Slavery, its scars revisited on Juneteenth
Delcia Lopez | firstname.lastname@example.org
Ollie Gonzalez, 52, of Edinburg places
flowers on one of the four gravesites at
Restlawn Cemetery on Saturday, June 16,
2012. Gonzalez remembers as a child
visiting the cemetery and asking her
mother why they were separate from the
rest of the cemetery.
By Ildefonso Ortiz
June 18, 2012
EDINBURG — Ollie Gonzalez walked around her father and mother's gravesite at Restlawn Cemetery, recalling when she would
visit it as a child.
"I was about 2 or 3 when my mother would bring me to visit my father’s grave," said Gonzalez, 52.
Gonzalez's father, World War II veteran Ollie Heliton, died in 1966 during a time when the color of his skin meant he would
be buried at a cemetery for 'colored' people, Gonzalez said.
Over the years, Restlawn Cemetery became somewhat neglected, with tall grass obscuring the wooden crosses and a handful of
Gonzalez, determined not to let her heritage be forgotten, began visiting the cemetery during the mid-1980s with her family
and began tending to what was first her father’s and then also her mother’s final resting place.
"There are many gravesites that are still unknown here," she said.
Gonzalez joined a gathering at Restlawn over the weekend for an early commemoration of the anniversary of June 19, 1865 —
known as Juneteenth. On that date, Union soldiers arrived in Galveston with news that the Civil War was over and blacks at
last could seize the freedom promised them in the Emancipation Proclamation of 1863.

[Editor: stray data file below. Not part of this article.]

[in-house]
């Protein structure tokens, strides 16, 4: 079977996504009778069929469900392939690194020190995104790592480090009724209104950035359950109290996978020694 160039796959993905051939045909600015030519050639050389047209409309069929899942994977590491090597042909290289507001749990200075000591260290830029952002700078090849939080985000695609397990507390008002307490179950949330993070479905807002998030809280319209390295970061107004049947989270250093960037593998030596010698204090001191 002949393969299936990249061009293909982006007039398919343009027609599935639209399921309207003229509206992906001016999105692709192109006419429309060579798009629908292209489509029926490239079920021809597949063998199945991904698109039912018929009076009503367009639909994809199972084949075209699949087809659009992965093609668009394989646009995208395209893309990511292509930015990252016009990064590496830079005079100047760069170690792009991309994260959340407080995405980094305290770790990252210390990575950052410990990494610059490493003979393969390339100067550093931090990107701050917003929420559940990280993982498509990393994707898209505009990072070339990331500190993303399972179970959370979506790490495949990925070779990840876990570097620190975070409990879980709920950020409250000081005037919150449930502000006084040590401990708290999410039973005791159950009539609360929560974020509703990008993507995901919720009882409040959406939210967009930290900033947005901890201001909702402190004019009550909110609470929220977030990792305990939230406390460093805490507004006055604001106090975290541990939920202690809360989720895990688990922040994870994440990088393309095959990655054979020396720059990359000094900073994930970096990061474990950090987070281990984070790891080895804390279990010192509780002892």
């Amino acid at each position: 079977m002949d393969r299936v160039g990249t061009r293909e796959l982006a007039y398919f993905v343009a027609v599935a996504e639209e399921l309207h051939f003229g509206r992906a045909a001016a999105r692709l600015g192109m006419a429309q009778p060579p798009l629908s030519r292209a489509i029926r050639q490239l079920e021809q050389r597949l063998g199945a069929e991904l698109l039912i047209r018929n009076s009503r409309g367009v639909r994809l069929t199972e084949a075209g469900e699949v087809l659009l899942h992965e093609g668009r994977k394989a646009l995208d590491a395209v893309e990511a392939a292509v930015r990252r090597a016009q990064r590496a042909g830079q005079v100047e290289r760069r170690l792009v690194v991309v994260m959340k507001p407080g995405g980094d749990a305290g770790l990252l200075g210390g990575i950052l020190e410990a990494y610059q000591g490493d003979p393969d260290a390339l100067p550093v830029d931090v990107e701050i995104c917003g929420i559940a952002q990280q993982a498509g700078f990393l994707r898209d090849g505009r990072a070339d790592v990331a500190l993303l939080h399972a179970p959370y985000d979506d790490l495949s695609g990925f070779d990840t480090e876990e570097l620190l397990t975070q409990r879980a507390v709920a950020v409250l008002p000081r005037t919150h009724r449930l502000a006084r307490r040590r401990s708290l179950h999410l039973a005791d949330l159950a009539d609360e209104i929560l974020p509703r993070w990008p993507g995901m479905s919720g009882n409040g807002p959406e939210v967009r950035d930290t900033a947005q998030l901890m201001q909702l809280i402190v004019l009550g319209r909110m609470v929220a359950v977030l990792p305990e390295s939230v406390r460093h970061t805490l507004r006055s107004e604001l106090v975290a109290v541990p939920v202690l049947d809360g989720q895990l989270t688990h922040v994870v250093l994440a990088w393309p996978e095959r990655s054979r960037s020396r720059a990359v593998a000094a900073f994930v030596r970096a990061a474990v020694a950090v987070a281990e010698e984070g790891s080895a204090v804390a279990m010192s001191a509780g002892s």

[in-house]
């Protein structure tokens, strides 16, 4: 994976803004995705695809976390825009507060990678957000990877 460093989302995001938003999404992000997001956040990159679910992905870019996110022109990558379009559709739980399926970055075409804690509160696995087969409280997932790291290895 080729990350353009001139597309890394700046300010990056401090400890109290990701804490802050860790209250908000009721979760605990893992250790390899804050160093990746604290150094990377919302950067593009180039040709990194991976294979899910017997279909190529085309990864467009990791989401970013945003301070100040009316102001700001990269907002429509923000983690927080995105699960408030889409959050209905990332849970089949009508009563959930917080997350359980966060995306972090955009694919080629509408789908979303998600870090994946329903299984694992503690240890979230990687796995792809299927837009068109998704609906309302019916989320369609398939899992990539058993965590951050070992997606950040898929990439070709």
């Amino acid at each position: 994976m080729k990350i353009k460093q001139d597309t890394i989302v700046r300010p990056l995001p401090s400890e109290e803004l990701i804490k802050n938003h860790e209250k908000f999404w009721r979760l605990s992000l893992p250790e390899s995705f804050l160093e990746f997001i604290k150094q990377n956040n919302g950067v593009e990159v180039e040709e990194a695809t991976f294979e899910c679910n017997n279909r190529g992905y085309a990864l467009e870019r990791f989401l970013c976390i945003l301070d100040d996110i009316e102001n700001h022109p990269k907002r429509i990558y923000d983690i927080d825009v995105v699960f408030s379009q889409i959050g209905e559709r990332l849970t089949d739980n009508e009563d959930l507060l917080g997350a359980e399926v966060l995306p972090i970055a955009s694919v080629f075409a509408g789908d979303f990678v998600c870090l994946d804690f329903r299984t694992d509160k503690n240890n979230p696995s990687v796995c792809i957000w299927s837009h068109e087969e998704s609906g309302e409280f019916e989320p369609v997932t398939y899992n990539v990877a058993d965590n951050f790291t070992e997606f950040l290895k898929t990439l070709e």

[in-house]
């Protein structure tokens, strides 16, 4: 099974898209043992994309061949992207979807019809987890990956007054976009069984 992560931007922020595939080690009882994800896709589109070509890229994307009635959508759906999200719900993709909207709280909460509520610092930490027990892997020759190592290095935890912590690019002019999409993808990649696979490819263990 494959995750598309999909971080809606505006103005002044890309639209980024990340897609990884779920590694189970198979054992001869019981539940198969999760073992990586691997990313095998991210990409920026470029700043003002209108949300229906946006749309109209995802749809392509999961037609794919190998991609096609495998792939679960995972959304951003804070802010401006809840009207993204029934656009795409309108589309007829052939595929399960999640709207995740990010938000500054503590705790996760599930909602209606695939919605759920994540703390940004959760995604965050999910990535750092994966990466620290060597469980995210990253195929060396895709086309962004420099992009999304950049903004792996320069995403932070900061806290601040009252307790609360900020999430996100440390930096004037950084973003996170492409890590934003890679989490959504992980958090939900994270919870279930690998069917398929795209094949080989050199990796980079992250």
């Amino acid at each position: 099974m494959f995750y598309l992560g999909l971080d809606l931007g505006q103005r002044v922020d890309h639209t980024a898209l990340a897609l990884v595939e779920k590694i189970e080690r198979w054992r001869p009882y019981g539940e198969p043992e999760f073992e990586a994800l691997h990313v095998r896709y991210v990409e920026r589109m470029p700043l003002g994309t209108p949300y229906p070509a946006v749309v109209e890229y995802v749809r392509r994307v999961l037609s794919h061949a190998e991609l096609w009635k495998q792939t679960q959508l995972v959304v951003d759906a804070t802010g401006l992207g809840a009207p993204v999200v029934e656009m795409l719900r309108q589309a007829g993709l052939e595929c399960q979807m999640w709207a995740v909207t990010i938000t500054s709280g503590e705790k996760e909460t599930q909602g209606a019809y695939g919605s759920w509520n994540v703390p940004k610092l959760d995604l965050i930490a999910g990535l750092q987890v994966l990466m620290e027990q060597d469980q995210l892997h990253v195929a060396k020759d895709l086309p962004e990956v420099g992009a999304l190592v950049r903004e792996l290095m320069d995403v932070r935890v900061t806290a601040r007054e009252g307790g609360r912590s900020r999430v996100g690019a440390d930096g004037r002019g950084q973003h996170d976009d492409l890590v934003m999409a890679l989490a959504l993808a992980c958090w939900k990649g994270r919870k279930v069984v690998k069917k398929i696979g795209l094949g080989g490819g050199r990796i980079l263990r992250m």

The celebration of Juneteenth takes on different shapes from one community to the next, with some cities having large
parades and others gathering at small family barbecues, said Clifford Robinson, founder of Juneteenth.com.
But Robinson noted two key aspects to the annual observance: looking back and looking forward.
"The most important part of the holiday is to remember those who have gone before you," said Robinson, whose website is
devoted to educating the public about the holiday. “And second, take the time to plan your future and map out your goals."
'SO WE DON’T FORGET'
During the Juneteenth ceremony Saturday morning in Edinburg, state Rep. Aaron Peña spoke of learning from America’s mistakes
and remembering them.
"When we were created, God made us all equal," Peña said. “It was the weakness of men that led us to this … . We must
remember so that we don’t let it happen again."
In addition to Gonzalez’s father, two other black World War II veterans — Jacob White and Lewis C. Callis — are buried in
Restlawn Cemetery, said Emilio de Los Santos, director of Hidalgo County Veterans Services.
"These are heroes that served their country," De Los Santos said. "In the foxhole we don’t look at races or skin color: We
are all brothers."
At the ceremony Saturday, the veterans were honored with a 21-gun salute and the playing of taps.
The city of Edinburg is working to preserve Restlawn Cemetery and the history behind it, said Mayor Pro-Tem Gus Garcia,
whose wife is black.
After the ceremony, tears ran down Gonzalez's face.
"This brings memories. Some are happy, some hurt," she said. "It's important to have them so we don’t forget."
One of the memories took place shortly before her father died when they went to eat at a restaurant in Pharr.
"The owner told us that we had to eat in the kitchen," Gonzalez said. "My father got very upset. He said that he was a
paying customer and should have the right to eat at a table.
"We left the restaurant."
As time goes, people’s perceptions have changed, however there are still words that hurt. It is up to individuals to be
stronger than that, Gonzalez said.
"I see it to this day," she said. "People call me 'la negra,' and that is fine because that is just a word.
"That is not me," she said. "I am more than that."
Ildefonso Ortiz covers law enforcement and general assignments for The Monitor. He can be reached at
and (956) 683-4437.
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